I'm someone who has always liked to work and I've been lucky to hold jobs that I care about deeply. That being said, my free time is limited, which makes me really value it - it's usually pretty easyfor me to unwind; it happens pretty automatically. I try to schedule weeknight plans pretty regularly—that helps me make it out of the office at a reasonable hour and prioritize having fun IRL.
LSG: Describe your personal style. What is it most influenced by?
I like pretty straightforward things without a lot of pattern. I pay attention to what's trending or whatnot and will try anything but tend to stick to whatever is most flattering on me. I'm not a huge inspo person—I don't have a folder filled with screenshots of style I find inspiring or anything like that, but my background in fashion exposed me to lots of different style points of view and helped me develop my own early.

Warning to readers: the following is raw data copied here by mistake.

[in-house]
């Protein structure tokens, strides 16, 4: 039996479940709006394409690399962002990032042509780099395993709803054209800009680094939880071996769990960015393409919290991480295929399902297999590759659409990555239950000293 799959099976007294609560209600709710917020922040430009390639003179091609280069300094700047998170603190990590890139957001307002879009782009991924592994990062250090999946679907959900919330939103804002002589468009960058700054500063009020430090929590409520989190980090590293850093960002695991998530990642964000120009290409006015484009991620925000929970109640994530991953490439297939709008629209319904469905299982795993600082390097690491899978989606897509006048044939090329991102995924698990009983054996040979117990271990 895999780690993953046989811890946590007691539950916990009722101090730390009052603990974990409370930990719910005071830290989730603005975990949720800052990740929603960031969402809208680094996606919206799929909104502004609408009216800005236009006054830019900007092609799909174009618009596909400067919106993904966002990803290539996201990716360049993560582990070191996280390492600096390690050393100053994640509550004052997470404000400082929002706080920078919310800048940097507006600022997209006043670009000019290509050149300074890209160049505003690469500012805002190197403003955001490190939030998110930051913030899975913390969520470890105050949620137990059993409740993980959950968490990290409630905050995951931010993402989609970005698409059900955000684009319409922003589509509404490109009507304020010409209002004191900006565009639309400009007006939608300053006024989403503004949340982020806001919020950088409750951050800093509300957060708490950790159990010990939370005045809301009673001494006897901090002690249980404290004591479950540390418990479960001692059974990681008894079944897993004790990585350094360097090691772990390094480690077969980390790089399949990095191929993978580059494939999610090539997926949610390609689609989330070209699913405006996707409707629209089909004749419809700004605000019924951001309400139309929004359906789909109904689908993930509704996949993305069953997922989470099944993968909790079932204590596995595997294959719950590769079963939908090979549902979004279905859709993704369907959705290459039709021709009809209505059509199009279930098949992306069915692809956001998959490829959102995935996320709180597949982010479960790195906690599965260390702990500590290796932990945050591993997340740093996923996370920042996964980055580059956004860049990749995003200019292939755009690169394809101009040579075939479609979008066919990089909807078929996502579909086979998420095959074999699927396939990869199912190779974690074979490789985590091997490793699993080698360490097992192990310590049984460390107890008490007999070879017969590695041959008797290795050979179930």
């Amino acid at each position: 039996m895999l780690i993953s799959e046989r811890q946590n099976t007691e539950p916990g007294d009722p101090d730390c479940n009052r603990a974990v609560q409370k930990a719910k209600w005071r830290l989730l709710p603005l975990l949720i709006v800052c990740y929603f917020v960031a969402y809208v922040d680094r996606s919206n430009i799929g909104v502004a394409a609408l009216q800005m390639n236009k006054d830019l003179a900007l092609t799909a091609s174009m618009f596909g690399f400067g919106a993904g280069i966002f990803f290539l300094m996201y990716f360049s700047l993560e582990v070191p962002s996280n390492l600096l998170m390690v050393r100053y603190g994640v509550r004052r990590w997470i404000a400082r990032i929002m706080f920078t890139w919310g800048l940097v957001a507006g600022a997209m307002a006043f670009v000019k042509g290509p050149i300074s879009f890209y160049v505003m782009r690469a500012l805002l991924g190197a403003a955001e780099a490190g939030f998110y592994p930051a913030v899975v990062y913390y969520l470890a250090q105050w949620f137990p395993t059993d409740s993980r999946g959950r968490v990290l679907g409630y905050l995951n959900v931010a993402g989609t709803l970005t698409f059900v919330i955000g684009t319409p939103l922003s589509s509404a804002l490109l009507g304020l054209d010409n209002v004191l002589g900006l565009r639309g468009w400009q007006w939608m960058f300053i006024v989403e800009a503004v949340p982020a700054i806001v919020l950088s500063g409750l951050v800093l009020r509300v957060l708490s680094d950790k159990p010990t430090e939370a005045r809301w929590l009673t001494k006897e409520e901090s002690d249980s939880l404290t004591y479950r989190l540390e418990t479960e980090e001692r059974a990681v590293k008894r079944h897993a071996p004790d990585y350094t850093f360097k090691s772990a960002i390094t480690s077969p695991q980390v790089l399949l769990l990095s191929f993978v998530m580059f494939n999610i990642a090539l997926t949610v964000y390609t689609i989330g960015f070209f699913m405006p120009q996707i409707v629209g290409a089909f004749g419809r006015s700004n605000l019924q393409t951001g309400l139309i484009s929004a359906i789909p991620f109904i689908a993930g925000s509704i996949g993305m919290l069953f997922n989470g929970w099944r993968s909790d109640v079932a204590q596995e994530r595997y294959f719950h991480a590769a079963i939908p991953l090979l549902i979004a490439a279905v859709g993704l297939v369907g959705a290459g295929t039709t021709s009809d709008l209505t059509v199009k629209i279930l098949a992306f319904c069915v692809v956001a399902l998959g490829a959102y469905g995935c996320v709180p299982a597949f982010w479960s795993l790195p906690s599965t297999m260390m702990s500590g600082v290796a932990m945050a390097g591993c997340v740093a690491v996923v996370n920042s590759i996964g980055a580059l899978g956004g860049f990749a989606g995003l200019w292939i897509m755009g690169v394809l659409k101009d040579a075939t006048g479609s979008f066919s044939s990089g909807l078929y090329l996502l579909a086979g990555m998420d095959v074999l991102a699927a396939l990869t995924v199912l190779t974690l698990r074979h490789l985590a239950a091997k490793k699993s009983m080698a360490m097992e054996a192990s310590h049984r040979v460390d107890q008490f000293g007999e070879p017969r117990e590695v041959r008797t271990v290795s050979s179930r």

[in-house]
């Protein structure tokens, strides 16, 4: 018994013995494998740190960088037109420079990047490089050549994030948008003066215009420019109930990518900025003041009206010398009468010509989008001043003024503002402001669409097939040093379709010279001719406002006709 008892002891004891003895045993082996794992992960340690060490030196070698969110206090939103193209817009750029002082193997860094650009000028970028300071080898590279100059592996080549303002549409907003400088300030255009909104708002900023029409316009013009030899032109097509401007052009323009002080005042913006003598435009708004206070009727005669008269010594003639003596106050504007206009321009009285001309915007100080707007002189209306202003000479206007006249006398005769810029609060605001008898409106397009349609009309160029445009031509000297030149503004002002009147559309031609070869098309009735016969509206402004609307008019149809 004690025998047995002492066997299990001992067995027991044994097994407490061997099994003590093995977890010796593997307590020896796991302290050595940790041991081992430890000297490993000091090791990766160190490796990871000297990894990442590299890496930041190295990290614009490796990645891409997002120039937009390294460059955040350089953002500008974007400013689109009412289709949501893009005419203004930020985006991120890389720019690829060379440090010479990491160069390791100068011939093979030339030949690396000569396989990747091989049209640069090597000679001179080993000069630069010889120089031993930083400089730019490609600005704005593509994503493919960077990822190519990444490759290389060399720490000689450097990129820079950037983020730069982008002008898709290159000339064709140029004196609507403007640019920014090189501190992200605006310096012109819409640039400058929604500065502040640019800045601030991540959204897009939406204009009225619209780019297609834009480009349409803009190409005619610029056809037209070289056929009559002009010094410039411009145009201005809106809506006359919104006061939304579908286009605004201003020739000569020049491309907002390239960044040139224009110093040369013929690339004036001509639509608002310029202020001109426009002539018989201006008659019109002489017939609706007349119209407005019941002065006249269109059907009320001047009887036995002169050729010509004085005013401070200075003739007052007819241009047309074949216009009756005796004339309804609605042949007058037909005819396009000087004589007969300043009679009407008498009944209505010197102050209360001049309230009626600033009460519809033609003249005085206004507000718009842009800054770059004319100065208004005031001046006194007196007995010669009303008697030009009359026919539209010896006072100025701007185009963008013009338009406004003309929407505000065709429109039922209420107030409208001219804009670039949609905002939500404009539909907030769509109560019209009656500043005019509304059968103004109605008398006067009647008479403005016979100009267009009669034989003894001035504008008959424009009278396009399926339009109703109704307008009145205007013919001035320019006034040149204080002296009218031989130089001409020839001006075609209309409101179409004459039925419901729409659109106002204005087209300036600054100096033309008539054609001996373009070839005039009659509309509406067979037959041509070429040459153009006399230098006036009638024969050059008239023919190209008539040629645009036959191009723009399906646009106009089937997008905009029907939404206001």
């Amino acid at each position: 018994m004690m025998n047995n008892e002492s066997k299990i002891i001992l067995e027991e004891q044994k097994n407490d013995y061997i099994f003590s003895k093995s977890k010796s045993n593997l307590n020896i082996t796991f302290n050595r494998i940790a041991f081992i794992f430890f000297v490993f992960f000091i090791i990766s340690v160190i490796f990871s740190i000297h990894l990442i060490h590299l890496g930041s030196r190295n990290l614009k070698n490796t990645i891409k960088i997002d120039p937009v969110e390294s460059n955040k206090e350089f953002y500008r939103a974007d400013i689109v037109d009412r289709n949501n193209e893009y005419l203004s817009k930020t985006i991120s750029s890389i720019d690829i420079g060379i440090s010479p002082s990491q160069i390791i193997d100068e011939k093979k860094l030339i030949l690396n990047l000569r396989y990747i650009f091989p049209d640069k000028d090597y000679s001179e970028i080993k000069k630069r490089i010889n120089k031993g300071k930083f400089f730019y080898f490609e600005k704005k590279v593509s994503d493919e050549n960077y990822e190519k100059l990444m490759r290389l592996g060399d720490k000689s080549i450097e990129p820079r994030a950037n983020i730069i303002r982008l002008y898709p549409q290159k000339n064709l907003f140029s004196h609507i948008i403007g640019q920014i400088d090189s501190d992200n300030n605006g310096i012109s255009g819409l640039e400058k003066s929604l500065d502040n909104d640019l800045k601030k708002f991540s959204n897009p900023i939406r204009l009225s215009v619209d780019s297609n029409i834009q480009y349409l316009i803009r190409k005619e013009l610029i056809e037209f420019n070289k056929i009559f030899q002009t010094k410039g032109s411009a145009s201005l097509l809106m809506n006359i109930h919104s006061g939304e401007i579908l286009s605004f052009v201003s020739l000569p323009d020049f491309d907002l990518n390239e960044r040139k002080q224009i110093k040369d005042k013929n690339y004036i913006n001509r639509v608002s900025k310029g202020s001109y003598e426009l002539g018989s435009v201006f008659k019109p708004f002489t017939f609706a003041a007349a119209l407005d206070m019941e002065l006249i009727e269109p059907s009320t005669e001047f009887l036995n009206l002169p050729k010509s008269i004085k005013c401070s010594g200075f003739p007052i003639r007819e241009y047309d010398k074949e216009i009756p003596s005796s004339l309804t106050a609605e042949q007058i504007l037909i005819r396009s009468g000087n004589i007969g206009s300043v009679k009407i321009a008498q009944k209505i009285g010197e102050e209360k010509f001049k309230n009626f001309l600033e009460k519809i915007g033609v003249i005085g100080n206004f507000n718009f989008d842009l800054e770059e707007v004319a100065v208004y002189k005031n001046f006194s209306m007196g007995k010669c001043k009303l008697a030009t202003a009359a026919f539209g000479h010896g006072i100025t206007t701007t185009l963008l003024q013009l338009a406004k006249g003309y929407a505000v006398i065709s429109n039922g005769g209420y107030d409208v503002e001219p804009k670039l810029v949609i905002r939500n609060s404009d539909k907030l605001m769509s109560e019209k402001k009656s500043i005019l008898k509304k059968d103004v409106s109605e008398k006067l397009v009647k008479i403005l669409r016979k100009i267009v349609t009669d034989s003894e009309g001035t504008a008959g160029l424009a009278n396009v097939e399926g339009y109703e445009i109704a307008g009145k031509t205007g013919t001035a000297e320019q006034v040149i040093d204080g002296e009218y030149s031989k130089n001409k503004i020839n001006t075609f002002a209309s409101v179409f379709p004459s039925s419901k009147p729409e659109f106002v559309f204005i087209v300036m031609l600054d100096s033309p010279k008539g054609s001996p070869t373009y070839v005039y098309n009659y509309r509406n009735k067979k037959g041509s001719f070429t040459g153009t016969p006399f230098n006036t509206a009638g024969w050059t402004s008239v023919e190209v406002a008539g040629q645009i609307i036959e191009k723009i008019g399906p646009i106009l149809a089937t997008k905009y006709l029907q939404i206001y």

LSG: Did your style change when you got this job? How so?
Not particularly! If anything, I can dress more casually now, and there are definitely times I wear my Glossier gray sweatshirt and black jeans and call it a day, but for the most part, I wear a lot of skirts, sweaters, simple dresses, leather jackets, etc. I love my Acne boots and that they can be casual or dressy if they need to be. I don't like shoes that are too high, but I like a little heel.
LSG: Best perk or opportunity you’ve come across in your career (so far!)?